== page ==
Talking Science: Growing Dialog

In a recent post, I wrote about how listening to my students inspired my research into the language of science. In my early research, I found that some science vocabulary hinders students when they learn new science concepts. I wanted to find out what other elements of language have critical impacts on science learning.  

While working at the University of Iowa, I found many unexpected factors that correlated strongly with student success. For example, one of the most significant language behaviors teachers engaged in was to repeat and rephrase what students said. This summarization of student speech had benefits beyond simply making sure the entire class heard what others students said (students almost universally speak too softly for the class to hear). What I found was that summarization of student speech itself had a positive effect on understanding. 

Kind of funny, right? Why would repeating a student’s words back to them improve their science learning?

But then again, why wouldn’t it? Hearing from an authority figure that their words have worth and meaning can be a big deal to students, particularly younger students. People establish many of their basic perceptions about science when they are very young. Students develop feelings of competency well before they actually are competent in science. Also, as an added bonus, young kids still mostly think what adults say is important.

Teacher summarization of student speech is related to several other language behaviors. These include the presence of “free speech” in the classroom, where students didn’t need to raise their hands to talk and where multiple speakers engaged simultaneously in a discussion. In short, not only did teacher speech summarization validate students, it encouraged them to talk more. Importantly, they didn’t just talk with their teachers, but also with their peers. Over time, I found that classrooms with high frequencies of teacher speech summarization tended to develop more student speech summarization, where students would repeat back to each other what their peers said. Again, people were validating each other. That sort of validation is really necessary to create dialog.

Dialog is essential to science. The whole process of scientific discovery and scientific consensus only occurs within a community of people willing to talk freely with each other to explore and critically evaluate ideas. Scientists in the real world don’t work in a vacuum. Collaboration and communication are essential science skills. These important skills can and should be practiced in the science classroom, but they aren’t always. Getting students to engage in dialog in the classroom can be challenging, because so many students are used to sitting quietly in the classroom. That’s the kind of behavior that is rewarded, while talking in class only gets you in trouble. Additionally, students may not be comfortable raising their hands or asking questions because they don’t want to look foolish in front of their peers.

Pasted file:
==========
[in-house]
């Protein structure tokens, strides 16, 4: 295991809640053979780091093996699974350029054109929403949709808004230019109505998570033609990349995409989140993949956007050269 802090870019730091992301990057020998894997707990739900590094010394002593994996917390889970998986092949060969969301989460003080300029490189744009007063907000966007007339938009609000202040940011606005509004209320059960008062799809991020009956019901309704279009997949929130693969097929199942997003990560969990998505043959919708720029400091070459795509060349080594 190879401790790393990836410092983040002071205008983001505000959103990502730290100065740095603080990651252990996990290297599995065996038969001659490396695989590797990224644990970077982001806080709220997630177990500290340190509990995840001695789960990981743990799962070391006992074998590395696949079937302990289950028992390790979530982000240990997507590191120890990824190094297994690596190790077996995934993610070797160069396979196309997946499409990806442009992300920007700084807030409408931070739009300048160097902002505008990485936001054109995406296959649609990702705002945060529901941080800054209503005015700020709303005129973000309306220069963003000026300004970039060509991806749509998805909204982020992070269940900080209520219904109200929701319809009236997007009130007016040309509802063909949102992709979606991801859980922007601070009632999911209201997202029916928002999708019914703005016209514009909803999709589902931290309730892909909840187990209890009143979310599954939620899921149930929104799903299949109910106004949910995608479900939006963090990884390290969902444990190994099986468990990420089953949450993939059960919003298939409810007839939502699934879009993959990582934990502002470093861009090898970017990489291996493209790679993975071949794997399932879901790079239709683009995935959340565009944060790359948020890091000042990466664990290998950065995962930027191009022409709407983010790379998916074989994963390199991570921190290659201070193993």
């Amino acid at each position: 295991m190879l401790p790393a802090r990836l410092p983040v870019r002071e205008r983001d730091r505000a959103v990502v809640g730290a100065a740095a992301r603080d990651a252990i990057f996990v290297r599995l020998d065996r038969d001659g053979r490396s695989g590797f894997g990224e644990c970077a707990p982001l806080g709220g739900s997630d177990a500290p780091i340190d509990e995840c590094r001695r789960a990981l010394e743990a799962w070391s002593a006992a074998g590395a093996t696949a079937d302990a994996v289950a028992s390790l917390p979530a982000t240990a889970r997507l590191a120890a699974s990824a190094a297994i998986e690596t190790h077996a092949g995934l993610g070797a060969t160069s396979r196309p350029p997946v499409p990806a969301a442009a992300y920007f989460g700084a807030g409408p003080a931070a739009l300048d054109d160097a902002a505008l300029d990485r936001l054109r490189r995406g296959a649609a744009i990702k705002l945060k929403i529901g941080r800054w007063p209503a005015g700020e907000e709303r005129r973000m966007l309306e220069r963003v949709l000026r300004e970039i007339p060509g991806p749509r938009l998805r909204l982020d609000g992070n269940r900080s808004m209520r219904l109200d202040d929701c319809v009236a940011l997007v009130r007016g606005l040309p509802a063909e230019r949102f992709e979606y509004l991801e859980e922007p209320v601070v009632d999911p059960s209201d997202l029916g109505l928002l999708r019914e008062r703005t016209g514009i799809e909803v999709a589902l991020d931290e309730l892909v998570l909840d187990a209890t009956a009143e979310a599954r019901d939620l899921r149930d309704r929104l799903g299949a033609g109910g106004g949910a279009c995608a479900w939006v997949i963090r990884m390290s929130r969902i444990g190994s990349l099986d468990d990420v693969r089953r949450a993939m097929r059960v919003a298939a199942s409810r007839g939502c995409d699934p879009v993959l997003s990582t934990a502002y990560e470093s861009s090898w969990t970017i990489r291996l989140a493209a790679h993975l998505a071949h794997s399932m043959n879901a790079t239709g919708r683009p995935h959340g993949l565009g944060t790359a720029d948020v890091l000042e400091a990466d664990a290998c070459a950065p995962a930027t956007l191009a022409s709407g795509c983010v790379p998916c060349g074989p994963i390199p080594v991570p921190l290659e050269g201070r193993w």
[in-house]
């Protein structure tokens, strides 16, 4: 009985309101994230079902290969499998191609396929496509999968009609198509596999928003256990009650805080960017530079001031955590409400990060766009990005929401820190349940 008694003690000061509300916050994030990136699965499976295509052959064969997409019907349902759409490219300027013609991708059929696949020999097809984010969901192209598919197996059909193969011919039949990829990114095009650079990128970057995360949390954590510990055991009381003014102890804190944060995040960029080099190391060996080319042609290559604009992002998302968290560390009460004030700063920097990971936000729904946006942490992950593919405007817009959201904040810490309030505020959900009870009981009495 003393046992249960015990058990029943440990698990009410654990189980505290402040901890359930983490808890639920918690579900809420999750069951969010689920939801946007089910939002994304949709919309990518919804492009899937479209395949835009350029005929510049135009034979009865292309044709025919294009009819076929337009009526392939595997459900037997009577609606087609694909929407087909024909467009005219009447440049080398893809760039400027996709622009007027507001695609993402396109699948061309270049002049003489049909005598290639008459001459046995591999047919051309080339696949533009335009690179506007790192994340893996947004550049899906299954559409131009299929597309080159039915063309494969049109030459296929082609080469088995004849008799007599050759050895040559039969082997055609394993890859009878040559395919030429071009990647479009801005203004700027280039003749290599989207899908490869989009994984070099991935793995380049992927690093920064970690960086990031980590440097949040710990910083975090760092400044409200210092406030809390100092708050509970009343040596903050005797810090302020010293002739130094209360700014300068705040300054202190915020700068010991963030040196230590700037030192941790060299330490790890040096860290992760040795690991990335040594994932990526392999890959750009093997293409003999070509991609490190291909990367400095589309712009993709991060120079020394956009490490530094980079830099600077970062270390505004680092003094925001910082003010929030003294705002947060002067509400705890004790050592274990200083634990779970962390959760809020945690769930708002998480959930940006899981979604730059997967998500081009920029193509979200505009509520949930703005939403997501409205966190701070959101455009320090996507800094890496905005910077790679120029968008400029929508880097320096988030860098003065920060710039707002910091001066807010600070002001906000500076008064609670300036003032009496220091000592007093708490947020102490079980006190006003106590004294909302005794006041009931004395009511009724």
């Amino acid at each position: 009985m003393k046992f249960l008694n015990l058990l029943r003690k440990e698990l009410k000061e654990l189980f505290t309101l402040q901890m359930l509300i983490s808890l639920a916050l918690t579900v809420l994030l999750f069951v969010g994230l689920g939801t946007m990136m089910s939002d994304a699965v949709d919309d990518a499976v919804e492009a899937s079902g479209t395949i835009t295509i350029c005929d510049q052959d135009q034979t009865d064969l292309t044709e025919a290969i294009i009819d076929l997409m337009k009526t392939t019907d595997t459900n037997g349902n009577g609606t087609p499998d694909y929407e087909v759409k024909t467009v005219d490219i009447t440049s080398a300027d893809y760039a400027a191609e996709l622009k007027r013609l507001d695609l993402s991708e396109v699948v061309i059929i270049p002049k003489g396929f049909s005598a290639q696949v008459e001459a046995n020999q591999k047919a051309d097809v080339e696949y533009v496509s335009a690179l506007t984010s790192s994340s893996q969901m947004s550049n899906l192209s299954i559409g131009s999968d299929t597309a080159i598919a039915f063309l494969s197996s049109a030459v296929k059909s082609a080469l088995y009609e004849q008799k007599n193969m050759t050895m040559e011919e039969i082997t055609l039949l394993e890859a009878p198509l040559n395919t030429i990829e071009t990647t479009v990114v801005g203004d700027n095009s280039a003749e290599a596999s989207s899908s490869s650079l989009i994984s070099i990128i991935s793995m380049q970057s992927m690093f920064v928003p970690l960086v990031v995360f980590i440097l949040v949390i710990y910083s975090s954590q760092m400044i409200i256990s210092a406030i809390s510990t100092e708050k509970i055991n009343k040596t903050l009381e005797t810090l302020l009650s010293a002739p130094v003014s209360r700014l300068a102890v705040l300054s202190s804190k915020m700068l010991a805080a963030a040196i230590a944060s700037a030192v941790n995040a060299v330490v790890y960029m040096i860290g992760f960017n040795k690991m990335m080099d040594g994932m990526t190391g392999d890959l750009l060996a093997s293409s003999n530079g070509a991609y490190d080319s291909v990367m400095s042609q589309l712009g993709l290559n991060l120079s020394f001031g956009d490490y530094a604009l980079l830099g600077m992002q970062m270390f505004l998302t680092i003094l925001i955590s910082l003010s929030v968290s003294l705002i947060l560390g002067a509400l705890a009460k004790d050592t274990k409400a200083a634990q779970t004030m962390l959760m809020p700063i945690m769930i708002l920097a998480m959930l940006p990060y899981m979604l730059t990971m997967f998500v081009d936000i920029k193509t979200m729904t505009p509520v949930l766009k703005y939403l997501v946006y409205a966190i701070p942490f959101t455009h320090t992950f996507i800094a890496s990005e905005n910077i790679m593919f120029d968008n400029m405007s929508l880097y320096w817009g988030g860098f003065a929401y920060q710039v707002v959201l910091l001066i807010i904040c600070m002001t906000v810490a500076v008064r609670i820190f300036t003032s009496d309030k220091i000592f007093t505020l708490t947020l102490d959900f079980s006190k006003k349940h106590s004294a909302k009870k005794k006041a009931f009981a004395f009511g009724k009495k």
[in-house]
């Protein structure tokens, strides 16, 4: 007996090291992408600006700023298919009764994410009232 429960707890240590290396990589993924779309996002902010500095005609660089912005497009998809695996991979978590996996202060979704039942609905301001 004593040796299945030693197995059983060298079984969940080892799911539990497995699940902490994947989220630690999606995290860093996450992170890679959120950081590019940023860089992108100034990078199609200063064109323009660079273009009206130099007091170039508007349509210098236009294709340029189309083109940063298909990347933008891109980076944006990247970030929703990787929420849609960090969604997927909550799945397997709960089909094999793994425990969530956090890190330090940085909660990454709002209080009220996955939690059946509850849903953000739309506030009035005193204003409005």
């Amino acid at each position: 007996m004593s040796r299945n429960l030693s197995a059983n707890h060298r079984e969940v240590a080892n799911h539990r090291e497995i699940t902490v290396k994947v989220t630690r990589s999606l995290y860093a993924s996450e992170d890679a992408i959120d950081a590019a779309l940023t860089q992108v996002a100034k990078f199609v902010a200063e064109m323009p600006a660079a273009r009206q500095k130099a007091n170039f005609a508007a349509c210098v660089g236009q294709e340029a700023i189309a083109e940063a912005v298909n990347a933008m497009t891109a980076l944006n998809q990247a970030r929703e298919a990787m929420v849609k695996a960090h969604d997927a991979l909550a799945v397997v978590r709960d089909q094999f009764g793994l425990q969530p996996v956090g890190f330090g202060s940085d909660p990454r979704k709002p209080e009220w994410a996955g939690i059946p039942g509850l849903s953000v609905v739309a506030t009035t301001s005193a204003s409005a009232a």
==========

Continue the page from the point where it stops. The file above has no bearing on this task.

So what’s the takeaway from all this? The next time you’re interested in talking science with someone, think of how you can grow dialog. Make an active effort to validate what they’re saying. Build a human connection that encourages them to speak. Some people get the mistaken idea that science is a field of absolute truths or aggressive debate. As scientists, we are able to move forward and learn more about the universe when we engage in dialog; when we both construct and critique ideas in a community context.

Science education researchers have found that dialog-rich environments are good for all kinds of students. Students that disproportionally do not go into STEM—students of color, girls, kids with special needs—show benefits from dialog. These students are more likely to stay interested in school, and more likely to succeed, in environments that are rich in dialog. If we can extend the principle of dialog into our daily lives as scientists, educators, and curious human beings, we could reach more people. For some of us, this might mean developing listening skills and encouraging other people to speak. And for many of us, it may involve using our voices when we’ve been socialized to be silent. In order to grow dialog about science, we have to start the conversation.

Emily Schoerning
Short Bio

Emily Schoerning is the former Director of Community Organizing and Research at NCSE.

schoerning@ncse.com

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